At the beginning of the year, I started my fieldwork at Fatima Hospital, where I would be spending 10 weeks working with clients in the acute psychiatric ward. This was a locked ward for those who had attempted suicide, felt unsafe about themselves, was brought in by the police after being found high on drugs, etc. The clients typically stayed for about a week as we provided any emergency psychiatric care they might need and figure out where the best place for them to go next was based on their situation.
This was not the first time I had worked with clients struggling with addiction, mental health issues, or both. I had previously spent 40 hours at an inpatient rehab, one of only two that existed in my state for women. My father has had his own struggle with alcohol addiction and is currently about four years sober.
One of the first things I was required to do with new clients every day was to take them into a private room and talk about their home life, their job, and how their mental health status was currently affecting those aspects of their lives. Lisa* was one client who I met about halfway through my time at Fatima. She was like many of my clients there; homeless, uneducated, and addicted to fentanyl, heroin, and cocaine.
During one of the many groups that I ran, she spoke at length about she had already tried to stay sober, but how she failed no matter what. ‘I always start off good, but once I get to about two or three months.’ She shook her head, eyes glued to the floor. ‘The nightmares start to come back.’
In a shaking voice, she described how her stepfather had sexually molested her as she was growing up. That was what led to her starting to do drugs; having no other way to deal with this terrible thing happening in her life, something that she couldn’t tell anyone about at the time. After she was able to get out of her situation, Lisa tried to get help. She had been to the Fatima acute unit several times before, as well as several similar units at other hospitals. Lisa bounced from rehab program to rehab program with no success.
Despite the numerous types of counselling she received and all the different medications she had been on over the years, there was nothing that could be done to stop her from having nightmares about her stepfather anytime she quit. So, of course, she used again.
Lisa’s story was similar to lots of the clients who came through the doors in those 10 weeks. Most of them did drugs because they were struggling (and failing) to cope with tragic things that had happened to them in the past. If they were receiving some sort of therapy, insurance would only cover for about two weeks, despite dozens of studies showing that 3–4 months of rehab was needed at minimum for standard addiction recovery.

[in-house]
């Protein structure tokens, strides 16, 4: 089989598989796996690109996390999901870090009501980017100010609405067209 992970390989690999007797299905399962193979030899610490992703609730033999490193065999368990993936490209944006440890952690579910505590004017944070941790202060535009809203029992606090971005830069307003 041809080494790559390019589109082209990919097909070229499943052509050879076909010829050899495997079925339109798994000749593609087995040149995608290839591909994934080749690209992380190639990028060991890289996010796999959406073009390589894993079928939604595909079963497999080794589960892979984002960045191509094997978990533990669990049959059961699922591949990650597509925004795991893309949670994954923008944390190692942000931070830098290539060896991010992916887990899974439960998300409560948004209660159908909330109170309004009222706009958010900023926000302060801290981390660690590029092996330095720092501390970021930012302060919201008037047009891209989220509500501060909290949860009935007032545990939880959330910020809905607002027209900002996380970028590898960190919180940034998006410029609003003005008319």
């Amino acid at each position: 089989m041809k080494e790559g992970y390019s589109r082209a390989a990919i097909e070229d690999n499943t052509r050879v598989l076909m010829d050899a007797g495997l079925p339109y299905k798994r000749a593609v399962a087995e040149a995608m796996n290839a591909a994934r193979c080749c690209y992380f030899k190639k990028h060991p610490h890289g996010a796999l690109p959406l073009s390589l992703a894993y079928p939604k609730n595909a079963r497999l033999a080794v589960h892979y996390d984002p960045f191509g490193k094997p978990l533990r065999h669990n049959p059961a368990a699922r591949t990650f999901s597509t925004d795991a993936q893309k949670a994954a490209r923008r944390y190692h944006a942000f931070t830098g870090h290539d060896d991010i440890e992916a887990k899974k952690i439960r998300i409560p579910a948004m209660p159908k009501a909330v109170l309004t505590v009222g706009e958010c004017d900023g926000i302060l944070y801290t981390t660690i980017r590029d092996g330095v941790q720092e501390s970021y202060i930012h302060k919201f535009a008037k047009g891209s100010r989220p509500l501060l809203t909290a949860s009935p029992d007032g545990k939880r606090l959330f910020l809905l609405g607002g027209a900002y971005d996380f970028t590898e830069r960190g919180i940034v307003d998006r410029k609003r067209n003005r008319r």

There weren’t enough resources for all the clients we had, so we couldn’t discharge them to the places they needed to go. Sometimes we just had to buy them a bus ticket, but them on a bus in the direction of someone they knew and hope that they would be fine as there were no other options.
So, if the clients were lucky enough to get somewhere that would provide them with counselling or support, the clients would only spend a short amount of time there, time that would barely start to cover their problems. Most of these places, such as halfway houses, had extremely strict rules. This meant that is someone like Lisa was struggling with nightmares of her stepfather assaulting her and slipped up by using one day, the halfway house would punish her by kicking her out of the house.
Homelessness now being an extra stressor in her life, Lisa’s nightmares would become worse, causing her to use even more in a desperate attempt to get them to stop. If the halfway house had supported her when she had messed up, there could have been extra support provided to Lisa, making it so that she was less likely to relapse in the future instead of ensuring it.
With our system that is currently based heavily on extrinsic factors (such as housing, food, clothing, etc.) being based on unshakeable intrinsic factors (expecting perfection from people who are struggling as much as it is) we cannot expect these people to be able to get better. Accepting that people will trip on their way to getting better and helping them up when they do is much better than kicking them while they’re down.
Name changed for privacy reasons
Image credit: Freepik
Spencer Fantastic is a Direct Support Professional, and student of Occupational Therapy. Spencer studied creative writing and occupational therapy at Rhode Island College.